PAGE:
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an online version of the magazine Spring/Summer 2006
Annals of Hopkins

Fast Times


Charlie Stevenson in his office in the 1970s.
> Charlie Stevenson in his office in the 1970s.
Charles S. Stevenson, M.D., now 97 and living in a retirement community in Laconia, N.H., served for 25 years as professor and chairman of Ob/Gyn at Detroit's Wayne State University School of Medicine. In 1972 he moved to Center Sandwich, N.H., to practice as a country doctor. He wrote this memoir for family members more than a decade ago. When it appeared for the first time in this magazine, 11 years ago, it became one of the most requested Annals Of Hopkins articles ever.

A physician recalls his days as a medical student during the Depression, when a Hopkins founder helped him pay his tuition—and then extracted a promise.


In 1932, when I was in the spring of my second year at The Johns Hopkins University School of Medicine, I found myself owing $365 to Mr. Burgan, bursar of the Medical School, but I had no money with which to pay him. Since our country was in a deep depression, however, it was generally understood that quite a few students in the school were not able to keep their tuition payments up to date. Many were going around in threadbare clothes and had holes in the soles of their shoes. Some were getting only two meals a day. But we were all in this boat together, and it bred a real camaraderie among us. I don’t recall hearing any words of complaint.

For myself, I wasn’t any more uncomfortable with my debt than were the other students. Still,  I felt sorry for Mr. Burgan, who, despite the responsibility of his job, was the soul of generosity and kindliness. He never put any pressure on the debtor students to hurry and “pay up.” But at the same time, by subtle innuendo, he let us know that our debt was real and that we should pay it as soon as we could. We students did not talk among ourselves about our financial obligations but it was understood that repayment was our No. 1 priority.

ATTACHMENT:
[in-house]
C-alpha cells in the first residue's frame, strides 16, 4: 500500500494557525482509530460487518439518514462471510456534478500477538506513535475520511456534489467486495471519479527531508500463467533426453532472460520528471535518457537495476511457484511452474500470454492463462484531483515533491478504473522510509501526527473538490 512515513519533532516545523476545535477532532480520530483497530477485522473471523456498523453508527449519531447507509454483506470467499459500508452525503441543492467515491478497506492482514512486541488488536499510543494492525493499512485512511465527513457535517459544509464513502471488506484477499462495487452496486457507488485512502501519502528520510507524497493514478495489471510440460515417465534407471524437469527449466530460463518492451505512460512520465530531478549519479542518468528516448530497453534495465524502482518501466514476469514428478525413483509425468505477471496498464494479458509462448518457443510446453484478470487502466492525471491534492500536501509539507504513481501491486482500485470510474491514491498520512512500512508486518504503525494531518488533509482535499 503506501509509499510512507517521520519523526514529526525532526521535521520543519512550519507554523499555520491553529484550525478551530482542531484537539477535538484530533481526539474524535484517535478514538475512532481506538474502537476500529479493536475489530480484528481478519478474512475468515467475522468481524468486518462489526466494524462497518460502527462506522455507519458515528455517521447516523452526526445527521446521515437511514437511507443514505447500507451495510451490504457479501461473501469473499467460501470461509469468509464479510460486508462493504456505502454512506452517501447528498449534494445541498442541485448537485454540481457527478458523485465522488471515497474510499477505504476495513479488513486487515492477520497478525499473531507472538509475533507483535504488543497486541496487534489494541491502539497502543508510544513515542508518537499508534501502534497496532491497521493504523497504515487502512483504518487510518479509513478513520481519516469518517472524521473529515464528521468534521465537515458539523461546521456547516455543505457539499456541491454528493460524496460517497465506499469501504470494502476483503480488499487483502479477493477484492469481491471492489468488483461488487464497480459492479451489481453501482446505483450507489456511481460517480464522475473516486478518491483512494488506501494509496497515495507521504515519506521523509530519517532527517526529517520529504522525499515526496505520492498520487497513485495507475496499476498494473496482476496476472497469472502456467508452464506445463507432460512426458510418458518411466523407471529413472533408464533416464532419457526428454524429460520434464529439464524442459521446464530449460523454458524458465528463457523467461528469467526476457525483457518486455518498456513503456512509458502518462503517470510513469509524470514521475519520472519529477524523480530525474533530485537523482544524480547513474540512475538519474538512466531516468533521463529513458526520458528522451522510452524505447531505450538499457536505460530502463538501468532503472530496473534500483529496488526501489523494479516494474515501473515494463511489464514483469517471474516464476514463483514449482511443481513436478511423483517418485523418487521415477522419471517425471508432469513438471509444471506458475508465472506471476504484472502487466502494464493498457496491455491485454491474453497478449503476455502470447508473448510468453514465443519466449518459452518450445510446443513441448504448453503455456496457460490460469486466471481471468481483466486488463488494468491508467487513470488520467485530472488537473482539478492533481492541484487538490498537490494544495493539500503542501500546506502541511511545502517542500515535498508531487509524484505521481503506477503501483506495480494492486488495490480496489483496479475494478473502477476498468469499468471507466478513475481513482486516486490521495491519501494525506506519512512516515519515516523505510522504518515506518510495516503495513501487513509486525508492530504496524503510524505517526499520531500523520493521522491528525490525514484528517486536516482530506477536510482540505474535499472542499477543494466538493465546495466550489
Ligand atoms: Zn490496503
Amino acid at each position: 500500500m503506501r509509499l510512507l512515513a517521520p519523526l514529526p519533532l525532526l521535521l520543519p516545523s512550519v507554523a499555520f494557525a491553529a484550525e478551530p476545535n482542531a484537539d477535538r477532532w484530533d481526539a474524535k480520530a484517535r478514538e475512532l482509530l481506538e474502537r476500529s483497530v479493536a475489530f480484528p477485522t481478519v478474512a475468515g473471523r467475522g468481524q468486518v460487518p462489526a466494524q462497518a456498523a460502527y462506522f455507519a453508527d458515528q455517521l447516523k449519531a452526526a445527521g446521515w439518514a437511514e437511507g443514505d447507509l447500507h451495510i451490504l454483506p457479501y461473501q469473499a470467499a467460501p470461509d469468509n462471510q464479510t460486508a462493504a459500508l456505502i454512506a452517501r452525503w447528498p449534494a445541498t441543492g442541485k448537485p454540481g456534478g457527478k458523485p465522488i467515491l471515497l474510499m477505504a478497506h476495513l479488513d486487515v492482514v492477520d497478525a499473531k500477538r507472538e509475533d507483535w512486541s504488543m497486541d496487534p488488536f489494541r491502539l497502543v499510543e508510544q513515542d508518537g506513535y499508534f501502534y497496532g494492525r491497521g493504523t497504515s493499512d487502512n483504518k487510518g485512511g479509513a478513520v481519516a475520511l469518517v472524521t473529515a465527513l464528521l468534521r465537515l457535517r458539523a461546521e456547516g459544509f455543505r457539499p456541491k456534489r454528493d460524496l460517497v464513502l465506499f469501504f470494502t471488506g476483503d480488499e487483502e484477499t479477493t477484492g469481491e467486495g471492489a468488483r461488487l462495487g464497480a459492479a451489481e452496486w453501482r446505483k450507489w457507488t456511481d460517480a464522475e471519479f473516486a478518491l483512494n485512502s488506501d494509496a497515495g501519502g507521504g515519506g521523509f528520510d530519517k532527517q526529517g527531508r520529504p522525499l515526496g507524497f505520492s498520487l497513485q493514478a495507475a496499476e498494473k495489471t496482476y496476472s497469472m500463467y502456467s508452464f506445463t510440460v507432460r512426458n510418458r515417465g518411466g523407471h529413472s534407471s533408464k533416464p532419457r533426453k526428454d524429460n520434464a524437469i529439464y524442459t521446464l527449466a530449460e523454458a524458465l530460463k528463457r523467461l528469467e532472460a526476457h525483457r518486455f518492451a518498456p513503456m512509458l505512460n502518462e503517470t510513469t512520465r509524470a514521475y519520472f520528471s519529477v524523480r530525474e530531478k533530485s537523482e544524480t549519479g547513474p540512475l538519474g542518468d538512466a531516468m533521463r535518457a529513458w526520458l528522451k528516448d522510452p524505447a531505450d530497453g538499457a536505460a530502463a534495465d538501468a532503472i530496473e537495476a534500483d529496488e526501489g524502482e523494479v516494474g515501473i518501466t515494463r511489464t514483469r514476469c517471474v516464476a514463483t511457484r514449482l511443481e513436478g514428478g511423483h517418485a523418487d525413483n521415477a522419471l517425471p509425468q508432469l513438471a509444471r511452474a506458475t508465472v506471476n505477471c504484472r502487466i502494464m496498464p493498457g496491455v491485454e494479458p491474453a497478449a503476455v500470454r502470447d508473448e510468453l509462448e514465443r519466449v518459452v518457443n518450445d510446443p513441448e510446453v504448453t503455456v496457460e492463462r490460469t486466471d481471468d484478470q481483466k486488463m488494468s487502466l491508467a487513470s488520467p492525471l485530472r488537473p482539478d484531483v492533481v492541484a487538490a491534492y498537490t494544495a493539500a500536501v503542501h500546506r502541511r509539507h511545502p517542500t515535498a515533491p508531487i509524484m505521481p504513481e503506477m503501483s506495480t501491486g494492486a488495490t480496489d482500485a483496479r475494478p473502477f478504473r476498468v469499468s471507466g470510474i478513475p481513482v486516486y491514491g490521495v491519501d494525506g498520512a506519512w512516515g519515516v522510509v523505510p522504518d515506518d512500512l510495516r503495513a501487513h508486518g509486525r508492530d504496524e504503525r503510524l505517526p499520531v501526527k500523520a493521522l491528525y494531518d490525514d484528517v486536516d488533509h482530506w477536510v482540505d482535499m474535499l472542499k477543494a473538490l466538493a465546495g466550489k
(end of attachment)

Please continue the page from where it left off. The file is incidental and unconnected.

I had been born and raised in Baltimore and knew that I must scratch around and see if I could raise some money from my relatives and old family acquaintances. My aunts Margaret and Mary Stevenson at once suggested their lifelong friend, Miss Alice Owens, who had been private secretary to Dr. Howard A. Kelly for some years and worked every day with him in his private radium therapy hospital on Eutaw Place. My aunts knew from Miss Owens how generous Dr. Kelly was in helping young people who needed money for their education. After speaking with my aunts, Alice wrote me a note offering to talk to Dr. Kelly on my behalf. She said she would try to arrange an appointment for me to meet him and advised me to “come right out” with my story as he did not like “to beat around the bush” in such matters.

The Hospital as it looked during Charlie Stevenson’s med school days.
>The Hospital as it looked during Charlie Stevenson’s med school days.

I wrote back and thanked her and said I’d come see Dr. Kelly any day. I could get out of class by 3 p.m. and would go over by streetcar, which would take about 45 minutes. (All of this seems like yesterday.) In a few days, a note arrived from Alice saying that my appointment was at 4:30 p.m. the next Friday. I was really excited about the prospects of this meeting and was well aware of the importance it might play in my life career. As a young man growing up in Baltimore, I had read in the Sunpapers about how Dr. Kelly had traveled to Europe to bring back radium for research at The Johns Hopkins Hospital. I had also read in a medical history text of his bringing modern gynecology and obstetrics to Baltimore when, as a young man, he came from Philadelphia in 1889 to become one of the first three clinical professors in the new medical school.